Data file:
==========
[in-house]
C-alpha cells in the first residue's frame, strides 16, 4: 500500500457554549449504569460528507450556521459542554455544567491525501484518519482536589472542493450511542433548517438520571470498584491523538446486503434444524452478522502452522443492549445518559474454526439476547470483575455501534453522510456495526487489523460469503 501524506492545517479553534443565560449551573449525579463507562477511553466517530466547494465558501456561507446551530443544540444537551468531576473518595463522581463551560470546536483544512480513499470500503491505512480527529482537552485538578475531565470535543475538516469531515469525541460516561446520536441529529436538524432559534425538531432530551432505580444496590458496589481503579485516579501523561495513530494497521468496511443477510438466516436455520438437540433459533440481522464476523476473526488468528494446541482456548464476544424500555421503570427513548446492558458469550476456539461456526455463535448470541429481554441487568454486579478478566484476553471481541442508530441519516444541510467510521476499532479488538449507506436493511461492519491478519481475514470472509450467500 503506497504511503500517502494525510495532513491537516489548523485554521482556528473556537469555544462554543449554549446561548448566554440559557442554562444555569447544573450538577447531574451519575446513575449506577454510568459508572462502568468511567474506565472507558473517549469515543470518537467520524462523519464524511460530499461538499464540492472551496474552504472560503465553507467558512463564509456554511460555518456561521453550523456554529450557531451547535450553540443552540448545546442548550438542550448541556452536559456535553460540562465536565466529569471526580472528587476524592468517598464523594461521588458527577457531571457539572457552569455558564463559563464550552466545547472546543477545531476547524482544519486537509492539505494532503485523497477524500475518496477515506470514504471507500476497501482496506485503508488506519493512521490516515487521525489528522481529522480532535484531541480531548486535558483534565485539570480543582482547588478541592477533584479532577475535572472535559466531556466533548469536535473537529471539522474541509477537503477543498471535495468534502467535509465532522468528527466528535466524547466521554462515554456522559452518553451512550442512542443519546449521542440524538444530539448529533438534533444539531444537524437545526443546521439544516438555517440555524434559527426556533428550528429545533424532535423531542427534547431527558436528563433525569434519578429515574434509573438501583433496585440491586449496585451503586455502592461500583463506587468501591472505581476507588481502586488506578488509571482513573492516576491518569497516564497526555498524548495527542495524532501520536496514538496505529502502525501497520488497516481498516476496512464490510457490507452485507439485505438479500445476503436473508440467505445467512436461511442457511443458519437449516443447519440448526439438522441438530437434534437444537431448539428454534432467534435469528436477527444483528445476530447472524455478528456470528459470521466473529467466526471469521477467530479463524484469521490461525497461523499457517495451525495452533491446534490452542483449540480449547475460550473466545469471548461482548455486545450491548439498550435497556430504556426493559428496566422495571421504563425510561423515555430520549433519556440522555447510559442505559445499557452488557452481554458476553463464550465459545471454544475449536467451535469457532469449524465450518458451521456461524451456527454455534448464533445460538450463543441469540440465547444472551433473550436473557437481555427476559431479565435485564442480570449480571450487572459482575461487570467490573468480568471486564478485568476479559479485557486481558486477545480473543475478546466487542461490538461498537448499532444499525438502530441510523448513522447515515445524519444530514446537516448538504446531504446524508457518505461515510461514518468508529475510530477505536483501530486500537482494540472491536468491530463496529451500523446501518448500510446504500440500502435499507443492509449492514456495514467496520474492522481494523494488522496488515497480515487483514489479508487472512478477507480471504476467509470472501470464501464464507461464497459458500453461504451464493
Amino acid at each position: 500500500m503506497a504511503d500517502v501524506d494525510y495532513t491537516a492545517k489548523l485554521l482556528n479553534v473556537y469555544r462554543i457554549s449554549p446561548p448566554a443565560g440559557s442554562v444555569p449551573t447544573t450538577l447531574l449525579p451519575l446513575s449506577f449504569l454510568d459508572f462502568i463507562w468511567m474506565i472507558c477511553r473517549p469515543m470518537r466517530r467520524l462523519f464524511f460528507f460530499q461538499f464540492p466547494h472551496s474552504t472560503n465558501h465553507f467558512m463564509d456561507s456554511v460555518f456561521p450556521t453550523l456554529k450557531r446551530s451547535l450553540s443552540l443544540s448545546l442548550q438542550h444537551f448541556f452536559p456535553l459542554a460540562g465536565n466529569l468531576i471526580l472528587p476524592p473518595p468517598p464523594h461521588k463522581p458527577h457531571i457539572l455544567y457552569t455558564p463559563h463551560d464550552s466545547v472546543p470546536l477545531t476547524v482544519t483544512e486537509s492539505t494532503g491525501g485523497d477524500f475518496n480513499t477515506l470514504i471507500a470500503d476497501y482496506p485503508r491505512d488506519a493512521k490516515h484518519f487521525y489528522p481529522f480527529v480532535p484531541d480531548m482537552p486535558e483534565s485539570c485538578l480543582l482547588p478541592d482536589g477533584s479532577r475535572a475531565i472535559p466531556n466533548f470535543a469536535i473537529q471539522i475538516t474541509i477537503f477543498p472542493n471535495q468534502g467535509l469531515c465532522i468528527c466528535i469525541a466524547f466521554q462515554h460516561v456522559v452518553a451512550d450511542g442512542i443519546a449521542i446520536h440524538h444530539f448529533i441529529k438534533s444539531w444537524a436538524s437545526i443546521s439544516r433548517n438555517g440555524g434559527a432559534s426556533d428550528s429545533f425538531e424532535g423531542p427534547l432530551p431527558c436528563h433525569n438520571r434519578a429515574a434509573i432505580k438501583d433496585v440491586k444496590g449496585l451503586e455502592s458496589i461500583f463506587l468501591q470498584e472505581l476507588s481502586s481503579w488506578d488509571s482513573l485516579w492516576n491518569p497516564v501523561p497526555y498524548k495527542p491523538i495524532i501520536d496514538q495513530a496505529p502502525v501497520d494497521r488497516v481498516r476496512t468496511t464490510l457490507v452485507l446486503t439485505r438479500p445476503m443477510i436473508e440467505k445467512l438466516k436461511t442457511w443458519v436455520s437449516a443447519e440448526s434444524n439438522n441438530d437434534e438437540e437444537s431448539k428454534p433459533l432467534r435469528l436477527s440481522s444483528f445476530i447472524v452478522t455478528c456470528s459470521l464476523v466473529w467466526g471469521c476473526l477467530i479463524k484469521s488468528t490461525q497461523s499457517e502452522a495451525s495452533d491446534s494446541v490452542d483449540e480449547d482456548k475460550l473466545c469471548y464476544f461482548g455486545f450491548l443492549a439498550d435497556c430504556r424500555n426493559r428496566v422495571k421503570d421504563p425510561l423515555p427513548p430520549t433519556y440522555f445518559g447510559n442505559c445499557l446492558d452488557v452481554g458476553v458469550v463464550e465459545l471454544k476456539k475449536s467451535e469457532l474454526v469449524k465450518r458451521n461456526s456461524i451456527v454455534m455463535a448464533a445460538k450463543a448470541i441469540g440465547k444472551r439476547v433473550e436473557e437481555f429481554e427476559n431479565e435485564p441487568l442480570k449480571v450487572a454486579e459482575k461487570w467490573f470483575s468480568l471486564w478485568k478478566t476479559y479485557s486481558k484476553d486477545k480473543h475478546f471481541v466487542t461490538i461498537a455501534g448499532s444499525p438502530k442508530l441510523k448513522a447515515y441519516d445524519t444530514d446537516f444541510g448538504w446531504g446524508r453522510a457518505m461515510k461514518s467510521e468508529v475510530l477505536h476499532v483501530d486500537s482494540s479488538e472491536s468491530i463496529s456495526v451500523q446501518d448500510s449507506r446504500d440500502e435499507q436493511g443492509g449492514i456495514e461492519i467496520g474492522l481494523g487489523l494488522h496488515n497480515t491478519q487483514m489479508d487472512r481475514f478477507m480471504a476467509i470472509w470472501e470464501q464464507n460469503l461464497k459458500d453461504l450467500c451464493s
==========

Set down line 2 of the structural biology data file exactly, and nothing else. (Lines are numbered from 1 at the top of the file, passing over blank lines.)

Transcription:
C-alpha cells in the first residue's frame, strides 16, 4: 500500500457554549449504569460528507450556521459542554455544567491525501484518519482536589472542493450511542433548517438520571470498584491523538446486503434444524452478522502452522443492549445518559474454526439476547470483575455501534453522510456495526487489523460469503 501524506492545517479553534443565560449551573449525579463507562477511553466517530466547494465558501456561507446551530443544540444537551468531576473518595463522581463551560470546536483544512480513499470500503491505512480527529482537552485538578475531565470535543475538516469531515469525541460516561446520536441529529436538524432559534425538531432530551432505580444496590458496589481503579485516579501523561495513530494497521468496511443477510438466516436455520438437540433459533440481522464476523476473526488468528494446541482456548464476544424500555421503570427513548446492558458469550476456539461456526455463535448470541429481554441487568454486579478478566484476553471481541442508530441519516444541510467510521476499532479488538449507506436493511461492519491478519481475514470472509450467500 503506497504511503500517502494525510495532513491537516489548523485554521482556528473556537469555544462554543449554549446561548448566554440559557442554562444555569447544573450538577447531574451519575446513575449506577454510568459508572462502568468511567474506565472507558473517549469515543470518537467520524462523519464524511460530499461538499464540492472551496474552504472560503465553507467558512463564509456554511460555518456561521453550523456554529450557531451547535450553540443552540448545546442548550438542550448541556452536559456535553460540562465536565466529569471526580472528587476524592468517598464523594461521588458527577457531571457539572457552569455558564463559563464550552466545547472546543477545531476547524482544519486537509492539505494532503485523497477524500475518496477515506470514504471507500476497501482496506485503508488506519493512521490516515487521525489528522481529522480532535484531541480531548486535558483534565485539570480543582482547588478541592477533584479532577475535572472535559466531556466533548469536535473537529471539522474541509477537503477543498471535495468534502467535509465532522468528527466528535466524547466521554462515554456522559452518553451512550442512542443519546449521542440524538444530539448529533438534533444539531444537524437545526443546521439544516438555517440555524434559527426556533428550528429545533424532535423531542427534547431527558436528563433525569434519578429515574434509573438501583433496585440491586449496585451503586455502592461500583463506587468501591472505581476507588481502586488506578488509571482513573492516576491518569497516564497526555498524548495527542495524532501520536496514538496505529502502525501497520488497516481498516476496512464490510457490507452485507439485505438479500445476503436473508440467505445467512436461511442457511443458519437449516443447519440448526439438522441438530437434534437444537431448539428454534432467534435469528436477527444483528445476530447472524455478528456470528459470521466473529467466526471469521477467530479463524484469521490461525497461523499457517495451525495452533491446534490452542483449540480449547475460550473466545469471548461482548455486545450491548439498550435497556430504556426493559428496566422495571421504563425510561423515555430520549433519556440522555447510559442505559445499557452488557452481554458476553463464550465459545471454544475449536467451535469457532469449524465450518458451521456461524451456527454455534448464533445460538450463543441469540440465547444472551433473550436473557437481555427476559431479565435485564442480570449480571450487572459482575461487570467490573468480568471486564478485568476479559479485557486481558486477545480473543475478546466487542461490538461498537448499532444499525438502530441510523448513522447515515445524519444530514446537516448538504446531504446524508457518505461515510461514518468508529475510530477505536483501530486500537482494540472491536468491530463496529451500523446501518448500510446504500440500502435499507443492509449492514456495514467496520474492522481494523494488522496488515497480515487483514489479508487472512478477507480471504476467509470472501470464501464464507461464497459458500453461504451464493